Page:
Louis XV., at this time about forty-five, extremely handsome, immersed in a life of pleasure, magnificence, and vice, was then under the domination of the Duchesse de Chateauroux, ma?tresse en titre, the youngest of the five daughters of the Marquis de Nesle, four of whom had been for a longer or shorter period the mistresses of Louis XV. That such a father as the King should have had such a son as the Dauphin is astonishing indeed. The author of some fascinating memoirs of the day writes of him, “If I have not yet spoken of M. le Dauphin, do not suppose that it is from negligence or distraction, it is because the thought of his death always envelopes my mind like a funeral pall. His premature end is ever present with me, and is a subject of regret and affliction which I cannot approach without terrible emotion. He was so grievously mourned for, he has been so universally and justly praised, that there would not be much left me to tell you if I were not to speak of his perfect beauty, which was the least of his perfections, and which perhaps for that very reason, the writers of his time never mention.... His face and figure were perfectly formed; and he had, especially in the movement of his lips and the gentle, melancholy pride of his great black eyes, an expression which I have never seen unless perhaps in some old picture of the Spanish school ... he might have been an archangel of Murillo.... He carried with him the happiness of France and the peace of the world, but one felt that it would have [166] been perfect happiness, and that one would never experience it. The subjects, perhaps the family of the King his father had provoked such terrible chastisements, that we may sorrowfully say that France and the French of the eighteenth century were not worthy to be ruled by the Dauphin Louis.” [56]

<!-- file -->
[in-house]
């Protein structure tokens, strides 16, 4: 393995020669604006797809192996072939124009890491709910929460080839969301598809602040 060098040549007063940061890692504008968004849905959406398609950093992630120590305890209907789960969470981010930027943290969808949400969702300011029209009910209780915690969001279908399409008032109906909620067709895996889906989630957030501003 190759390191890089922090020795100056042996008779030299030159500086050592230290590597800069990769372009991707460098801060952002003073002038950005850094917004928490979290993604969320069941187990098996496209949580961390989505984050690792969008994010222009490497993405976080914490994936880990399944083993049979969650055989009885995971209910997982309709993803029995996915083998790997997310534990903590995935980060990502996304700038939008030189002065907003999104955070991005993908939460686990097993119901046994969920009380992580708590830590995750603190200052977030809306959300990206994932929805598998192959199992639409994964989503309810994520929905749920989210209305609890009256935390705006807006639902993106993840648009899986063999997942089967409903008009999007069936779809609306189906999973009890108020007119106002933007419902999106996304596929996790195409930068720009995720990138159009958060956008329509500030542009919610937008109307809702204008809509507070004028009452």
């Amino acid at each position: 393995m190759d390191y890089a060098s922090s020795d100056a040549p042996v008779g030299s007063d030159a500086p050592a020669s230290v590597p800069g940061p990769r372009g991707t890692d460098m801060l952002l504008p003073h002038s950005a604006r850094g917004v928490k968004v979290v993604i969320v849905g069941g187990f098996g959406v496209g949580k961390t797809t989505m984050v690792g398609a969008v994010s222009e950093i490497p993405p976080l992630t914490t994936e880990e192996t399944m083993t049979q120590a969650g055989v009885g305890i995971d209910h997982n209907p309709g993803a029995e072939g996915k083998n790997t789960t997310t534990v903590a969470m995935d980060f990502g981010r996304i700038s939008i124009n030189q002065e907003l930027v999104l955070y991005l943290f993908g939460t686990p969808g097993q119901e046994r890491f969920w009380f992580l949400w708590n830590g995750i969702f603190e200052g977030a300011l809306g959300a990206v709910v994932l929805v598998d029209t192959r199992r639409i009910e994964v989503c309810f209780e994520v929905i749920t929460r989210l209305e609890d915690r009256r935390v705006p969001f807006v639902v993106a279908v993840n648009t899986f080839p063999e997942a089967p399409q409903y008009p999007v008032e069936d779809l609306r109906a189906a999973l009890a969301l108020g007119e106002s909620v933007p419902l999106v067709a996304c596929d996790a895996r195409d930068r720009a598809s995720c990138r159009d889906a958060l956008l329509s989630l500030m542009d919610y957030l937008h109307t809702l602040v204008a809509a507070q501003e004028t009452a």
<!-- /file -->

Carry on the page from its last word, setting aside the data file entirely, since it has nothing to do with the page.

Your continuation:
Of the Dauphine, Marie-Josèphe de Saxe, as well as of his father, their son the Comte de Provence, afterwards Louis XVIII., writes in his Memoirs as follows: “His pure soul could not rest on this earth, his crown was not of this world, and he died young. France had to mourn the premature death of a prince, who, if he had lived might perhaps have saved the kingdom from the catastrophe of a blood-stained revolution, and his family from exile and the scaffold.

“My mother, worthy to be the wife of the Dauphin ... was, like him, good, pious, indulgent, attached to her duties, caring only for the happiness of others, loving the French as her own family. Her character, naturally grave and melancholy, was not without a gentle gaiety, which lent her an additional charm.... With all the philosophy of which some narrow minds have accused me as of a crime ... I have sometimes found myself, in the midst of great calamities, invoking the holy spirit of my mother and that of my august father.” [57]